How Much Do Your Organs Weigh?

Larger organs like the heart and breasts vary greatly in weight


Organ weight is a complex subject. There are many factors – including body weight, height, lean body mass and race – that cause organ weights to vary widely. To figure out accurate ranges for organ weights, a lot more data need to be collected. Furthermore, this data needs to come from different types of people. Right now, such data are not routinely collected.

Organ weights used for reference need to come from forensic autopsies, which are usually performed in cases of suspicious, sudden, or traumatic death where a dead person's organs are otherwise healthy.

Diseased organs assessed during hospital autopsies, however, shouldn’t be used to determine reference values because the disease can actually affect the weight of an organ. Furthermore, the number of autopsies performed is plummeting, giving researchers fewer opportunities to access and assess organ weights.

Despite being poorly appreciated and minimally researched, organ weights and size are still used by health care professionals to determine the cause of death and disease as well as to guide certain treatments.

The Numbers

In 2001, French researcher Grandmaison and co-authors published a paper in Forensic Science International analyzing organ weights from 684 autopsies performed on whites between 1987 and 1991. This study’s power and concordance with other studies of organ weight, as well as a lack of research on the subject altogether, make it as good a source as any to calculate organ weights.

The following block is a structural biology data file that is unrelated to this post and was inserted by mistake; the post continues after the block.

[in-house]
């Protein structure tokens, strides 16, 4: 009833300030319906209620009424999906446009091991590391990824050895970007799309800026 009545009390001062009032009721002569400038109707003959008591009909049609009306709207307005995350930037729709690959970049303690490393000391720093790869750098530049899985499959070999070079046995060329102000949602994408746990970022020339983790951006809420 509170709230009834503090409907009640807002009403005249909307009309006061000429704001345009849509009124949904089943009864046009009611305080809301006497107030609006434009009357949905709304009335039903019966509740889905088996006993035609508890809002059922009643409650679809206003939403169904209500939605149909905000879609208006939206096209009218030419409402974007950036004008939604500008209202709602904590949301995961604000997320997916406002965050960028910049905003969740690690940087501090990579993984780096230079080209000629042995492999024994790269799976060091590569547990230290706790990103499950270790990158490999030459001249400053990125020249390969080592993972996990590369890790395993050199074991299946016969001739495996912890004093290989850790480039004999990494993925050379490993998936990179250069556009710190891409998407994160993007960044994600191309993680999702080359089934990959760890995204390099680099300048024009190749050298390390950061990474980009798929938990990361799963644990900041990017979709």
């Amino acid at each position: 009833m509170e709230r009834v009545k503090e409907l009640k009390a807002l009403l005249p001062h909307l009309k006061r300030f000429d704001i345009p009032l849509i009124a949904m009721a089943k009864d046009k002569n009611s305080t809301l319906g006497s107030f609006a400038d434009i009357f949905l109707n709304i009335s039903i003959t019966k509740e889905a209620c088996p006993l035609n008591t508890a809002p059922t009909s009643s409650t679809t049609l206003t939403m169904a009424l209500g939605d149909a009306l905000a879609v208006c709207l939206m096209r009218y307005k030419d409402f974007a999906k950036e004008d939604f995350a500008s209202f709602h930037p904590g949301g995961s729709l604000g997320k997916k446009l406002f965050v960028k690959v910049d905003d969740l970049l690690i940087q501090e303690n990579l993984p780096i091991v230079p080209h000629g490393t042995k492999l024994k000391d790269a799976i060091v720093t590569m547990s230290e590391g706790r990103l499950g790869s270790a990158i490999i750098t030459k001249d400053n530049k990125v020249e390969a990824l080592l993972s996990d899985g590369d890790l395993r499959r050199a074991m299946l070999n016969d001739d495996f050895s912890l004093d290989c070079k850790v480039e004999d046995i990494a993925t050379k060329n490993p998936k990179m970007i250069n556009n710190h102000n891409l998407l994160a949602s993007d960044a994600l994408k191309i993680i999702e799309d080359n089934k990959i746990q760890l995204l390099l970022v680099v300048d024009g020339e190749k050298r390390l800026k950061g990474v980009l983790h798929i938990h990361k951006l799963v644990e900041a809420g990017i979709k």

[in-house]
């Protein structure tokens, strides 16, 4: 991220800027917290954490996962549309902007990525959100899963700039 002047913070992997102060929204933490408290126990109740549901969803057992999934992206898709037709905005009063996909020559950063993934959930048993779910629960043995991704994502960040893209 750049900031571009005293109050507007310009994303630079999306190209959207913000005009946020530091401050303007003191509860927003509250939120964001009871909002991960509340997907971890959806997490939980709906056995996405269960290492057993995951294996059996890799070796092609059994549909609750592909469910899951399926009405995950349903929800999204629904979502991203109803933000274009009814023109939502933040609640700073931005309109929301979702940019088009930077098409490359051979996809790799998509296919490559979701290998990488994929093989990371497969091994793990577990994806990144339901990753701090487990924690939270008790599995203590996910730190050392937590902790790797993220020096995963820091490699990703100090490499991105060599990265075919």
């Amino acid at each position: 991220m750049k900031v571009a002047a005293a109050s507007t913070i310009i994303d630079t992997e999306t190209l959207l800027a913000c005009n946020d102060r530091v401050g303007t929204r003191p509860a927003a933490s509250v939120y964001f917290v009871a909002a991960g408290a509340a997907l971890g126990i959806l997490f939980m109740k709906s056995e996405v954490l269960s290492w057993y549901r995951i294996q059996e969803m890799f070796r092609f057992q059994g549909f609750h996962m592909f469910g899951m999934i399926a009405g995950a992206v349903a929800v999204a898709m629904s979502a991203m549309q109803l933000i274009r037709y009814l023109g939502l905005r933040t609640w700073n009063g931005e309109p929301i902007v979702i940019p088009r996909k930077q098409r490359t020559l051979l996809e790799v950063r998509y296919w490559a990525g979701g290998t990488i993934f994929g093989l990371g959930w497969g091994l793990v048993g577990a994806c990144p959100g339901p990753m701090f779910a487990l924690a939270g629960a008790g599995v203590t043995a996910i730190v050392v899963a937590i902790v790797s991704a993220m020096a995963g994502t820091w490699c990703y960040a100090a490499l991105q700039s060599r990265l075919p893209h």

Based on the results of this study, the following are mean organ weights and ranges for men and women:


Average Weight in Men (grams)

Range in Men (grams)

Average Weight in Women (grams)

Range in Women (grams)
















Right lung





Left lung





Right kidney





Left kidney
















To some extent, these values lack generalizability and can't automatically be applied to all people in a population. First, the organs assessed in this study came only from whites and research shows that organ weights vary by race. Specifically, research shows that blacks tend to have heavier organs on average. Second, even though humans change very slowly over time, the results of this study are already dated.

Anatomic Organ Weight: How Much Do Breasts Weigh?

In the purest sense, “boobs” or breasts aren’t an organ per se, but rather a collection of mammary glands and mammary tissue fat. Nevertheless, the breasts are a distinct enough entity from the rest of the body that many surgeons who specialize in breast surgery consider “anatomic organs.”